Squats & press behind the neck, 2-3days per week.
That was the recommendation of Perry Rader in regards to abbreviated training (from reading Dinosaur Strength Training, by Brooks Kubik).
Just two simple movements.
Coming from a weightlifting bias you can see the logic.
Other people of that era also used to do very little, for example Bob Peoples would put in a lot of time deadlifting (many days per week).
Another chap, who’s name current escapes me, did pull ups everyday, even getting to the point of hammering out 200+ in single sets.
It wasn’t uncommon either for people to pick one lift and specialise in it for several weeks/months until they hit a new personal record with it, then move on to something else.
Being spoilt for choice with our training options, and training information seems to have left many people frustrated and lacking direction.
Even if they are to stumble across something that will work provided they’re consistent in their application of said protocol, many give up within a couple of weeks.
Often drawn in by something flashy and new.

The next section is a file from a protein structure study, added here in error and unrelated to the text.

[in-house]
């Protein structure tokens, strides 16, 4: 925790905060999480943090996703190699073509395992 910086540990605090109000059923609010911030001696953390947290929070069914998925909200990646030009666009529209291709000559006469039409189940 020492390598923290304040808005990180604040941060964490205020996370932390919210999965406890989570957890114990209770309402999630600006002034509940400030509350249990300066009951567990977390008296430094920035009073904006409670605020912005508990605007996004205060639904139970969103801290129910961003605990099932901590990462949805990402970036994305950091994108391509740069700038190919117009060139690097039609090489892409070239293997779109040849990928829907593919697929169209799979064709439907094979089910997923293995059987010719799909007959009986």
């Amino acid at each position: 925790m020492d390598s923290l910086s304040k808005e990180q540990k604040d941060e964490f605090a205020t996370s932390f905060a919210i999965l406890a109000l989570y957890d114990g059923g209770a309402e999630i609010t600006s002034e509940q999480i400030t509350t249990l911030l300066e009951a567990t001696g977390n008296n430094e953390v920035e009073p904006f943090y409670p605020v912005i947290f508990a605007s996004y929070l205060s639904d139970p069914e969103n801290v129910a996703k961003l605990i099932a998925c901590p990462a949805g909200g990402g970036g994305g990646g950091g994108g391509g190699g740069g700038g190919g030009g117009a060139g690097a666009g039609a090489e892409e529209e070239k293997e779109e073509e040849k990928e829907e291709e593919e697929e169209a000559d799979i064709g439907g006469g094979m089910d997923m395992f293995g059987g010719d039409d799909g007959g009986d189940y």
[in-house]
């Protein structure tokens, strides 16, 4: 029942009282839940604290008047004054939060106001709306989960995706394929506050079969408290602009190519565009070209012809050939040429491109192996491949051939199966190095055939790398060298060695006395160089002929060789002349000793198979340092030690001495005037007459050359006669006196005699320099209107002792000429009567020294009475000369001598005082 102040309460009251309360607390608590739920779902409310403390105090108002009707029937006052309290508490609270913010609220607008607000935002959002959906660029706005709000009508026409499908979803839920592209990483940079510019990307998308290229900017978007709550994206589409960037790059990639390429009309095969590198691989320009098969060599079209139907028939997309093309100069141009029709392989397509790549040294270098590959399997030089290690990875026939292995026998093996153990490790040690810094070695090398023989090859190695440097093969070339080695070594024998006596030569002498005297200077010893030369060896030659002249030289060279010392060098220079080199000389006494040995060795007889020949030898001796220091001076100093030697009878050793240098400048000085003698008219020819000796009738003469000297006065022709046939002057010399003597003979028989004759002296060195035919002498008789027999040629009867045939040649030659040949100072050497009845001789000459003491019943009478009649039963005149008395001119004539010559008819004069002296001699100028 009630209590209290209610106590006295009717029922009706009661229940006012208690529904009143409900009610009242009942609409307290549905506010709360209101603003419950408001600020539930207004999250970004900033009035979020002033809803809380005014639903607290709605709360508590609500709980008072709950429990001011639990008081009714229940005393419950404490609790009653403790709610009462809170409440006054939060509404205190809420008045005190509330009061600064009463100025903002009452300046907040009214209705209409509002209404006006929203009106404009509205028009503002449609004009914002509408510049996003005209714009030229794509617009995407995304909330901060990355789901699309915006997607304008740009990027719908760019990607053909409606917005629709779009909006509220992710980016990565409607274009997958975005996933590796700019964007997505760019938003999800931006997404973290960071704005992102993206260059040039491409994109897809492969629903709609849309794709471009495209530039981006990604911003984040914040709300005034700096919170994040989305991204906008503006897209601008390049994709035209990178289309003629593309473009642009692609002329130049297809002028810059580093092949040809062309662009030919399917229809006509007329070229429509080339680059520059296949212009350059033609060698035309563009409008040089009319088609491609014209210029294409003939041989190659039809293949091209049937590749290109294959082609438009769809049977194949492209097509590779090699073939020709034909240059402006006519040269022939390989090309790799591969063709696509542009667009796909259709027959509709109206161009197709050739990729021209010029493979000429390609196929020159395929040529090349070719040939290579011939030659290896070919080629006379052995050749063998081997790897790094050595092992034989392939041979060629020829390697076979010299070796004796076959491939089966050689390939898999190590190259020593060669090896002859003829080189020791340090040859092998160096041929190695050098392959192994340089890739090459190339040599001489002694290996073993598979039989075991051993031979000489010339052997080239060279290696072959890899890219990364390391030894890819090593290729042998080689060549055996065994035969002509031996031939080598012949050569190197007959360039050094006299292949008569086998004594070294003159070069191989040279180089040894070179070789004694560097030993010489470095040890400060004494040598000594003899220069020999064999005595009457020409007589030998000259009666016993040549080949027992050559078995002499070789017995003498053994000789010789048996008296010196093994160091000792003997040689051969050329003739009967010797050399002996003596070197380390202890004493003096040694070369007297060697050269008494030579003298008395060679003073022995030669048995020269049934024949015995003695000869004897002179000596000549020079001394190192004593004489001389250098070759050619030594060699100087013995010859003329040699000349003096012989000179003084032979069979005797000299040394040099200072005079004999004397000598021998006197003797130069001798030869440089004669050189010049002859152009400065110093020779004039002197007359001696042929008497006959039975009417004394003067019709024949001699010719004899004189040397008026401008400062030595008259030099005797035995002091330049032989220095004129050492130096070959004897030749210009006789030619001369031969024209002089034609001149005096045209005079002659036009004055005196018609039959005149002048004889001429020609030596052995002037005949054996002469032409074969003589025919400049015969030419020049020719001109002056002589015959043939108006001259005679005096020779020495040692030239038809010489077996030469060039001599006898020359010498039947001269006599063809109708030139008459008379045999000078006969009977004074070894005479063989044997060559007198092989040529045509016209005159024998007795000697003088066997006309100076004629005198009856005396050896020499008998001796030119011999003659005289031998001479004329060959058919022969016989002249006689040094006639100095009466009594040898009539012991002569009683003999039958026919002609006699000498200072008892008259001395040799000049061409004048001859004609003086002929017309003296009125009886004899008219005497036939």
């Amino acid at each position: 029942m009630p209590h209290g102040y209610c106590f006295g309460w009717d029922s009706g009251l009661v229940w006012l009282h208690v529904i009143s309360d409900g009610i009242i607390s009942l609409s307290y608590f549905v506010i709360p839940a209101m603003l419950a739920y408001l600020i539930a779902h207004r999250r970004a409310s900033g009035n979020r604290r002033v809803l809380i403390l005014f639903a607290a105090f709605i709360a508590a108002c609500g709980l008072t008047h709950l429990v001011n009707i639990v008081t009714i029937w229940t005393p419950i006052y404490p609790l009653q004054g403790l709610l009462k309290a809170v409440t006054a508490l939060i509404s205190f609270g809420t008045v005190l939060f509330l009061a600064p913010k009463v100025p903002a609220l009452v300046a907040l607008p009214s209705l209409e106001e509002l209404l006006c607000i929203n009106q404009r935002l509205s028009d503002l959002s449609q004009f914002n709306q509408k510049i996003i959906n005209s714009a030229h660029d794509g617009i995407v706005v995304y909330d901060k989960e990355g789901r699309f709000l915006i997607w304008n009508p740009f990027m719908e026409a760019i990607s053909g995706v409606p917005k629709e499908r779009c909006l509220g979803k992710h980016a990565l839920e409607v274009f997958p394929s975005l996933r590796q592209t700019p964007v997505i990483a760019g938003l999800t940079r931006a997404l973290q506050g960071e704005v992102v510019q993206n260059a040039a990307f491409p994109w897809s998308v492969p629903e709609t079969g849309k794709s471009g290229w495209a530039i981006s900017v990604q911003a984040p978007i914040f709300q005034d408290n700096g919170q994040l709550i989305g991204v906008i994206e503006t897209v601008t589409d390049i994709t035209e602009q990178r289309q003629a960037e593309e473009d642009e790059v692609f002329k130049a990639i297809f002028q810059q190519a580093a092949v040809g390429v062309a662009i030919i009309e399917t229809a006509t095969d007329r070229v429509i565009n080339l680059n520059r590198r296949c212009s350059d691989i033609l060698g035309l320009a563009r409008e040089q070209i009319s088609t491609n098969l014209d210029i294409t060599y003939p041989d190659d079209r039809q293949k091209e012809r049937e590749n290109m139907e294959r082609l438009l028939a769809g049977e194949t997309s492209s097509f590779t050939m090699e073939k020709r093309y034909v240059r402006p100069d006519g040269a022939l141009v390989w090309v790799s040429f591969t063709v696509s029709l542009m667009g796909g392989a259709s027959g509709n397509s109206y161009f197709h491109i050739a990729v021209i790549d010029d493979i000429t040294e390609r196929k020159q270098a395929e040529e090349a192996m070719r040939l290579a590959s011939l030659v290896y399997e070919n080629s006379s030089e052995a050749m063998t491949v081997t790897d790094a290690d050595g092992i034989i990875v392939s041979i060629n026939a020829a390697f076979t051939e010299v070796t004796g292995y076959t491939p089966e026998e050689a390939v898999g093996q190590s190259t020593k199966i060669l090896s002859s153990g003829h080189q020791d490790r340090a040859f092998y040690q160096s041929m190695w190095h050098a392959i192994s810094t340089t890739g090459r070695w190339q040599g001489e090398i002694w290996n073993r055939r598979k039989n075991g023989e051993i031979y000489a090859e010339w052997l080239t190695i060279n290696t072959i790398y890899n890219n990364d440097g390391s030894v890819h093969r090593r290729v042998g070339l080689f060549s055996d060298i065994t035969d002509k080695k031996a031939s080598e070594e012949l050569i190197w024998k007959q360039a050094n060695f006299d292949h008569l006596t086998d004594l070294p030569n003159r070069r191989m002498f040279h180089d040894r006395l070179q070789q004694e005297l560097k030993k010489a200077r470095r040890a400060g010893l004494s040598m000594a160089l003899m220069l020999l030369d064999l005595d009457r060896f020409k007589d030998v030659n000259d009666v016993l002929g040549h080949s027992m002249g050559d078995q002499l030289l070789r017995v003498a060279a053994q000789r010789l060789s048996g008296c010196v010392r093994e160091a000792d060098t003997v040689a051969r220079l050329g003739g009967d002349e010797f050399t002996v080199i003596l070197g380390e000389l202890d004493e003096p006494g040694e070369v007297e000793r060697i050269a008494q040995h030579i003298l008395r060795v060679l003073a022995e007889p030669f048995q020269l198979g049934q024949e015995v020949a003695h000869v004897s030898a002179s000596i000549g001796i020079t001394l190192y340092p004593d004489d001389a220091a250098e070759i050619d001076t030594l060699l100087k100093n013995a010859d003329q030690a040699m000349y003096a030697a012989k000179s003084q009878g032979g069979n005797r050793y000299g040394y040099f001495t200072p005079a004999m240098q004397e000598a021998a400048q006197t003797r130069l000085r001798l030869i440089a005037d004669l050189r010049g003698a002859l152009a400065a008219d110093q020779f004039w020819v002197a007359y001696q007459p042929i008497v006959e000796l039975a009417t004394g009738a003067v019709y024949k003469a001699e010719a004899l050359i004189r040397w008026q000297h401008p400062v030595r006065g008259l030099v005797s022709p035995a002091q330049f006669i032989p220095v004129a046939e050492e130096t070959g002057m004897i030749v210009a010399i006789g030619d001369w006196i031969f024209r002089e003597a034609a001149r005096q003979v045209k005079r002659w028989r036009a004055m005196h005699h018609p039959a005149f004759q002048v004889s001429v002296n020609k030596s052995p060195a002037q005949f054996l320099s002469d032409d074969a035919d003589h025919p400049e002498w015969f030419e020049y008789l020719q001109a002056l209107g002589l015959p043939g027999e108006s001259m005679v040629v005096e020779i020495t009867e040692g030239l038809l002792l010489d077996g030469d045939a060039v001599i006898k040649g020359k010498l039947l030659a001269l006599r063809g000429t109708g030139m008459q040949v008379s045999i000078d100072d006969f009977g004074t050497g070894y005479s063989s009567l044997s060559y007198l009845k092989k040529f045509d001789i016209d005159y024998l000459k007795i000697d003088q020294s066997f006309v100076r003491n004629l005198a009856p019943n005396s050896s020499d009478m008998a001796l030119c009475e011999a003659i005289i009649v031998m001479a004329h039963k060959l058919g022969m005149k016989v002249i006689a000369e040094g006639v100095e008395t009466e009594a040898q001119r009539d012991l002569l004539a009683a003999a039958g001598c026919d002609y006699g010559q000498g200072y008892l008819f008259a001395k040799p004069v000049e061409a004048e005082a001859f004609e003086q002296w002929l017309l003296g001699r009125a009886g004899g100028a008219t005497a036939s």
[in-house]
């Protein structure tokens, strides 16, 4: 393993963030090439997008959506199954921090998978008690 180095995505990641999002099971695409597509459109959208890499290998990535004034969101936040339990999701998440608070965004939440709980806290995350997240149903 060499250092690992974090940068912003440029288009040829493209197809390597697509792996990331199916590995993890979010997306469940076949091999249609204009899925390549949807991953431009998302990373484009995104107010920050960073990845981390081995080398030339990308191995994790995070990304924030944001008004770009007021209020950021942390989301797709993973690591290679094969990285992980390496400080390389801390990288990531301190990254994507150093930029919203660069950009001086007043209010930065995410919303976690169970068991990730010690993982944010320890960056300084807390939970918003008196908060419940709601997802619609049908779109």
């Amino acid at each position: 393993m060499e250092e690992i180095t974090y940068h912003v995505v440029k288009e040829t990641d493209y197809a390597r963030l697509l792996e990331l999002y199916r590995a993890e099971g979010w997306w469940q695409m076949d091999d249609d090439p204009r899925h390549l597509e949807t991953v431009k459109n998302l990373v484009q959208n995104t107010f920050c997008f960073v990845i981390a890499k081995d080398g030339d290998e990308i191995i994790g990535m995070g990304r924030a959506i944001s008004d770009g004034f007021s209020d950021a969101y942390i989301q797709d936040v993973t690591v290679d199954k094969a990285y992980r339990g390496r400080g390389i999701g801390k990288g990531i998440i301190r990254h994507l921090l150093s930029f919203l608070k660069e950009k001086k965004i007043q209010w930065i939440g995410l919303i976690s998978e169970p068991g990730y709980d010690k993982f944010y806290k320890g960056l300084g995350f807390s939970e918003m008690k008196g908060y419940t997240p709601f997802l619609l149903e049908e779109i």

I get it though, the allure of flitting from one thing to the next.
It keeps people interested, yet such an attitude also keeps them in the same place physically, and while some might be happy miring in the mud, it’s nothing more than a waste of time for most of us.
How long do you stick with a training program?
4 weeks or maybe even 12?
You could be one of the few who changes things daily due to getting bored too quickly.
The attitude of ‘something is better than nothing’ has been around for a long time, however that has been born form the modern working world where staff would rathe robe seen as simply being ‘busy’ than being productive.
Middle management with inferiority complexes pounce on staff that have stopped for even the briefest of moments.
Usually spouting some bullshit such as – “I can find something for you to do.”, good old micromanagement.
Well obviously, we can always find something to do however that doesn’t mean it’s productive, and in that case doing something is not better than doing nothing because it will often be done with a half assed attitude.
In fitness the above attitude leads people to treating themselves at night after they’ve successfully ‘done something’.
These are the same people who wonder why nothing ever seems to change and mentally they’re still stuck and unhappy.
A little consistency, dedication and mental toughness to stick with something will go a long way.
Dear readers, or those who’ve made it this far.
Does your training cover these three key elements:
– It is Consistent
– Has Progressive Overload Planned
While the first two are crucial, they’re often going to fall by the wayside if the last one isn’t present.
Do share your current training (and current training thoughts/philosophies) below.